New York Central Railroad E-8 No.4089 pulling the "New England States" at La Salle Street Station in Chicago in 1961.

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(Dan Pope Collection, RMP Archive)


New England States drumhead.


The New England States was a passenger train operated by the New York Central Railroad and its successor Penn Central over the Water Level Route (predominantly alongside rivers and lake shores) between Chicago and Boston. It was launched in 1938, in tandem with the relaunch of the newly-streamlined 20th Century Limited, and assumed responsibility for that train's Boston sleepers. In 1949 it became the first Chicago–Boston streamliner. The New York Central dropped the name in 1967; an unnamed remnant continued running until 1971. Amtrak's Lake Shore Limited now serves the route.


New England States Route Map.

(Mackensen, CC BY-SA 3.0 <>, via Wikimedia Commons)



The New York Central introduced the New England States on June 15, 1938, coinciding with the relaunch of the 20th Century Limited. The New England States was an all-Pullman train which ran from Chicago to Boston via Toledo and Albany. With the launch of the New England States, the Twentieth Century Limited ceased carrying sleepers for Boston, which had to be switched in and out at Albany.  In 1949, the New York Central purchased new streamlined equipment from the Budd Company for the train at a cost of $3.5 million. Once so-equipped, the New England States became the first Chicago–Boston streamlined train.

Following the Second World War, the New England States gradually diminished along with the rest of the New York Central's passenger fleet. The train lost its all-sleeper status in the summer of 1949 with the addition of coaches; the New York Central withdrew its observation car in 1956. In 1954, a typical eastbound train carried Chicago-Boston and Chicago-Buffalo sleepers, while its westbound counterpart carried Boston-Chicago sleepers and a Boston-Pittsburgh sleeper which it dropped-off for the Pittsburgh-Buffalo Express in Buffalo. "Sleepercoaches", economy sleepers known elsewhere as Slumbercoaches, were added in 1959. The New York Central consolidated the eastbound New England States and the Pacemaker, a Chicago-New York train, on April 30, 1961. On November 5, 1967, the New York Central consolidated the New England States and Twentieth Century Limited west of Buffalo: a precursor to the latter's discontinuance on December 3, 1967. In a major restructuring of passenger services the following day, December 3, the New England States lost its name (becoming known just by its numbers, 27/28) and began running with a mixed consist of coaches and sleepers between Chicago and New York/Boston.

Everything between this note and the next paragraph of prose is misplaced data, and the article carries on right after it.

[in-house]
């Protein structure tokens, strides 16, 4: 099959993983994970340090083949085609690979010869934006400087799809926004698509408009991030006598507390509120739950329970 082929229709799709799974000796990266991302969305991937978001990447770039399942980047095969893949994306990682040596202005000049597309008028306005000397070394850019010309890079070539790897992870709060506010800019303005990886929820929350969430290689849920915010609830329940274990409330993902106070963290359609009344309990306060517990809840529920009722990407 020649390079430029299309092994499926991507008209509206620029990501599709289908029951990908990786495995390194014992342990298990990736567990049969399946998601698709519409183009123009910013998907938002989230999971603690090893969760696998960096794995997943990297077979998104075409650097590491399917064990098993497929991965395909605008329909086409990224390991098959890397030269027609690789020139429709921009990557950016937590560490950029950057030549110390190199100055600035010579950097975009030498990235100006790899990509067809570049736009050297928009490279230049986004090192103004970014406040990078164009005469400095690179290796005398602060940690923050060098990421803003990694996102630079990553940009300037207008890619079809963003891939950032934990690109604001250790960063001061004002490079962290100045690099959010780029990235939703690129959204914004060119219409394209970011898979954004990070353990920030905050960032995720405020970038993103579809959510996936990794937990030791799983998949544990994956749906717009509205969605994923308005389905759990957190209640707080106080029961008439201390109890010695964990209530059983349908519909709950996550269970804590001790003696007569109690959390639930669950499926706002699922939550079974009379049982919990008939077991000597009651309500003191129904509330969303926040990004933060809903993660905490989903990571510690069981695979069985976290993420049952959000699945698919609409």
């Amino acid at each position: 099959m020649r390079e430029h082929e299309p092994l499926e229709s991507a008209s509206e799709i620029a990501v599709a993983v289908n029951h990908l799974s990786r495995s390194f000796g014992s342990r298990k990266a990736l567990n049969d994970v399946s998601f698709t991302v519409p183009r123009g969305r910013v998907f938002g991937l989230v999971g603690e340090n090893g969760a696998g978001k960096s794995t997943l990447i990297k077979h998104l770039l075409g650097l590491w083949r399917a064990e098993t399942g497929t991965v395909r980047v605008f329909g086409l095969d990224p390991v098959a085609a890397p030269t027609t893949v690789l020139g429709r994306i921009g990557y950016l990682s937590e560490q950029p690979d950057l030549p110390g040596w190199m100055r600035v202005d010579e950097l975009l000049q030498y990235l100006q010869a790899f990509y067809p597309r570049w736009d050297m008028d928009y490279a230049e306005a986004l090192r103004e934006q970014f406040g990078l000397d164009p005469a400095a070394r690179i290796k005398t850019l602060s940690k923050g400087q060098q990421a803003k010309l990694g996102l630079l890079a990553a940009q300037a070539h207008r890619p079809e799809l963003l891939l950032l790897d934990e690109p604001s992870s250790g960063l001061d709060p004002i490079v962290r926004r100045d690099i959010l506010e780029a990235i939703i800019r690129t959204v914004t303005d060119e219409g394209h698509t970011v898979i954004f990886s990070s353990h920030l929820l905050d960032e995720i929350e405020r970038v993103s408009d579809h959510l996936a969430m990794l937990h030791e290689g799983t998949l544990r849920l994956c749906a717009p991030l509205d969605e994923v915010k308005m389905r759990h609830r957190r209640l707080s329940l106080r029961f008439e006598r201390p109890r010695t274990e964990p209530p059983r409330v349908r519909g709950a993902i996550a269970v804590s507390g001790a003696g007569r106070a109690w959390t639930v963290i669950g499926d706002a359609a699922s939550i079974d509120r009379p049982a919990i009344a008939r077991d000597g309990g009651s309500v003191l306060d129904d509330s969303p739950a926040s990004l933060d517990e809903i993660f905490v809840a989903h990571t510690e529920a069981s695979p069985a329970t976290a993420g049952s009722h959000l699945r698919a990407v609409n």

The New York Central merged with its long-time rival, the Pennsylvania Railroad, on February 1, 1968, to become the Penn Central. On March 10, 1970, the Penn Central petitioned to end the former New England States, along with all other trains on its route. The passage of the Rail Passenger Service Act interrupted these proceedings, and the former New England States remained running until the start of Amtrak on May 1, 1971, when it was discontinued. Amtrak revived direct Chicago–Boston service in 1975 with a section of the Lake Shore Limited, which continues to provide service over the route.


New England States Overview

Service type: Inter-city rail
Status: Discontinued
Locale: Midwest United States/New England
First service: June 15, 1938
Last service: December 3, 1967
Successor: (Eventually) Amtrak's Lake Shore Limited
Former operator: New York Central Railroad
Route Termini: South Station / LaSalle Street Station
Distance traveled: 1,018 miles (1,638 km)
Average journey time: 19 hours
Service frequency: Daily
Train numbers: 27/28
Line used: Water Level Route
On-board services
Seating arrangements: Reclining seat coaches
Sleeping arrangements: Conventional roomettes and double bedrooms; Slumbercoach roomettes and double bedrooms (1965)
Catering facilities: dining service
Observation facilities: Lounge car